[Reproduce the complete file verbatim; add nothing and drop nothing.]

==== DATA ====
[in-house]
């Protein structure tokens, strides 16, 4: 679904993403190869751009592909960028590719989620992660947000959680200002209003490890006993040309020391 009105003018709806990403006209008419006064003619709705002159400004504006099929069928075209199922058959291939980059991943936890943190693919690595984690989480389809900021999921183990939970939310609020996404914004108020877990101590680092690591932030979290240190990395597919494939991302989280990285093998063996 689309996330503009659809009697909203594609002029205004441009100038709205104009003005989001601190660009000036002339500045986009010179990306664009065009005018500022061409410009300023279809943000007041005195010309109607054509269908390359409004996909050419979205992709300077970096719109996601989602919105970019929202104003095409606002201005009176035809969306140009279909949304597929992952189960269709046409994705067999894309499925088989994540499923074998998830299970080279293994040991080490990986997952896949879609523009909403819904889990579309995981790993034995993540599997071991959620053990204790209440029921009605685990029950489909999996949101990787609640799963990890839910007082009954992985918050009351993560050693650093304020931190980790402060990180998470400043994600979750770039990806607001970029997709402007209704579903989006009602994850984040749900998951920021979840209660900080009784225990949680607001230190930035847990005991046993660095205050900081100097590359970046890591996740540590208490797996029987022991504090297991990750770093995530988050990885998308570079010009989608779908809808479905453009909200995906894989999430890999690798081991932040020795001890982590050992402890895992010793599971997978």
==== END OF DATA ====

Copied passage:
[in-house]
């Protein structure tokens, strides 16, 4: 679904993403190869751009592909960028590719989620992660947000959680200002209003490890006993040309020391 009105003018709806990403006209008419006064003619709705002159400004504006099929069928075209199922058959291939980059991943936890943190693919690595984690989480389809900021999921183990939970939310609020996404914004108020877990101590680092690591932030979290240190990395597919494939991302989280990285093998063996 689309996330503009659809009697909203594609002029205004441009100038709205104009003005989001601190660009000036002339500045986009010179990306664009065009005018500022061409410009300023279809943000007041005195010309109607054509269908390359409004996909050419979205992709300077970096719109996601989602919105970019929202104003095409606002201005009176035809969306140009279909949304597929992952189960269709046409994705067999894309499925088989994540499923074998998830299970080279293994040991080490990986997952896949879609523009909403819904889990579309995981790993034995993540599997071991959620053990204790209440029921009605685990029950489909999996949101990787609640799963990890839910007082009954992985918050009351993560050693650093304020931190980790402060990180998470400043994600979750770039990806607001970029997709402007209704579903989006009602994850984040749900998951920021979840209660900080009784225990949680607001230190930035847990005991046993660095205050900081100097590359970046890591996740540590208490797996029987022991504090297991990750770093995530988050990885998308570079010009989608779908809808479905453009909200995906894989999430890999690798081991932040020795001890982590050992402890895992010793599971997978």